Tuesday, November 4, 2014

A fifth Doctor Dies in Sierra Leone: How is Politics Guiding the Ebola Response?

Dr Godfrey George
Yesterday, Sierra Leoneans received the sad news that the fifth local doctor infected with the Ebola Virus in the country passed away in Freetown. Dr. Godfrey George was in charge of the Kambia Government Hospital in the north of the country, a region of the country that was relatively free from the infection in the early stages, but is now the hotbed of the infection together with the Western Area. Dr. George felt sick in Kambia, came to Freetown and lost his life to Ebola.

Many Sierra Leones at home and abroad are wondering why all the doctors in the country who have been infected with the virus have died from the infection, while doctors and some health care workers in countries like America infected with the same virus have largely survived. All the American doctors who have been infected with the virus, including all the nurses have survived, while all five Sierra Leonean doctors have died.
Dr. Sahr Rogers

The loss of these top doctors are a severe blow to a country like Sierra Leone which has about 1 doctor for every 50,000 people. So it is important for health authorities in the country to ask what the Americans are doing right that is not being done in Sierra Leone. People should not start saying it is God's wish, God loves Sierra Leoneans and Americans the same. That is what I believe.

Dr Olivet Buck
Following the news here in America closely, we have learnt that some of these American health care workers and some people infected with the virus in Liberia received some experimental drugs. What effort has the Sierra Leone government made to get some of these experimental drugs, if any? The last time we heard that the fake nanosilver drug that was claimed to be a cure for Ebola, but was rejected in all other countries, was accepted by the authorities in Sierra Leone against expert advice. Is this ignorance and overt political interference in the fight against Ebola hampering the war against the disease in the country?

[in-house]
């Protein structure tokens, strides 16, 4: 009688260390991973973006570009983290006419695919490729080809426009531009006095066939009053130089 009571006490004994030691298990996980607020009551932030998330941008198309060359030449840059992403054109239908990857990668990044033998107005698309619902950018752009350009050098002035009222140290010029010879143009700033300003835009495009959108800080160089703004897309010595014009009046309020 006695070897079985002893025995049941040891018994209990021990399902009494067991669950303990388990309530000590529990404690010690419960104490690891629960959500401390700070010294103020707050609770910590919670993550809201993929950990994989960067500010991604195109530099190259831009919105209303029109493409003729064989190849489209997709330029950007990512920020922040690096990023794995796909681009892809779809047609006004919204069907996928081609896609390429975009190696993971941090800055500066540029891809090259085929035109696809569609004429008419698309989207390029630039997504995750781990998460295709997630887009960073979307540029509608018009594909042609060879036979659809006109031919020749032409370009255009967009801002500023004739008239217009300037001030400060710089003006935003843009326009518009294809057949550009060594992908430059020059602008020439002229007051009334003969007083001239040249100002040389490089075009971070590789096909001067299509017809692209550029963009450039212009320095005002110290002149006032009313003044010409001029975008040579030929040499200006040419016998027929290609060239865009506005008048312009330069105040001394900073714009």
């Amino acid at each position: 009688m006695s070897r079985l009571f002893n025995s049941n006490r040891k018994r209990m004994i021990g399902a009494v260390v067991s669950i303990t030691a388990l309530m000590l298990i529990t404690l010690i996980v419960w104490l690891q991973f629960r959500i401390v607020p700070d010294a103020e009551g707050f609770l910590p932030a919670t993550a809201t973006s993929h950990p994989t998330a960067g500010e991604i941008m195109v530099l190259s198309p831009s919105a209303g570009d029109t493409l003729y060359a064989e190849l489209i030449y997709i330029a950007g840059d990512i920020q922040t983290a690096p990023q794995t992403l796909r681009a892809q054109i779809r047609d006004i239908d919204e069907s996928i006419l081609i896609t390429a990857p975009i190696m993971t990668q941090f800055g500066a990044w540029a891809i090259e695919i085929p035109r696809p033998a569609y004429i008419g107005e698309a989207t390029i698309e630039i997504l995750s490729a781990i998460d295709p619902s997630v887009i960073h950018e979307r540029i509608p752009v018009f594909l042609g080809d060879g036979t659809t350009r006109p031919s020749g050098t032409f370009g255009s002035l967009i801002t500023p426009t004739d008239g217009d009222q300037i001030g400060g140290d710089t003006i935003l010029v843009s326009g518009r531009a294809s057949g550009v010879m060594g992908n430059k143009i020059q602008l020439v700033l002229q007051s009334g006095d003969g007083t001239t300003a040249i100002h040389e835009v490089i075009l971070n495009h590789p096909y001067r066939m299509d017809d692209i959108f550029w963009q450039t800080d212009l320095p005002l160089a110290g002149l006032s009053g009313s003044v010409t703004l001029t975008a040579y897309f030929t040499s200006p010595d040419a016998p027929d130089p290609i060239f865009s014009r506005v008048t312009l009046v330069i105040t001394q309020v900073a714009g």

Dr Modupeh Cole

Right now the fight against Ebola is being led by Paolo Conteh a former soldier with no medical experience.  The overall response is presided over by President Koroma with very little medical
knowledge. Is it not time now to hand over the Ebola response to qualified medical personnel, even if it has to be expatriates, while government provides logistical and financial support. Is this not what the late President Kabba would have done?

In America, Dr. Bradley who got infected with the virus in Liberia has now donated his blood, which has the Ebola antibodies, to several people who were infected and they were all cured of the disease. Since Sierra Leone has so many Ebola survivors, is there any plan in place to create a blood bank of Ebola survivors' blood that could be used in newly infected cases and could offer a source of antibodies before the infection progresses? 

Ebola survivors have also developed antibodies to the Ebola antigen. This confers immunity to the virus on those who have survived. Are there any plans in Sierra Leone, like in other countries to train Ebola survivors in managing infection in new cases and be paid for doing so? This would greatly relieved the burden on local health personnel who have been brutalized by this infection.
Dr. Sheikh Umar Khan

We have also learnt that electrolyte rich oral rehydrating solutions are vital to keeping residents hydrated and maintain their internal chemistry that is destabilized by the excessive diarrhea and vomiting that is characteristic of Ebola and is the main reason patients die from the infection. How far has the public health authorities gone to acquire oral rehydrating solutions?

President Koroma really need to forget about politics for the time being and hire competent people to deal with this crisis. People like Stephen Gaojia may have all the political acumen in the world, but there are enough Sierra Leoneans with no political affiliation but with more public health care knowledge who would do a far better job of handling this crisis. President Koroma thinks like a hammer and imagines everything to be a nail. There are some problems that cannot be solved by politics, but by careful knowledge based decision making that considers all options, settling for the best. We hope this President will forget about politics for now and help save the life of his people.


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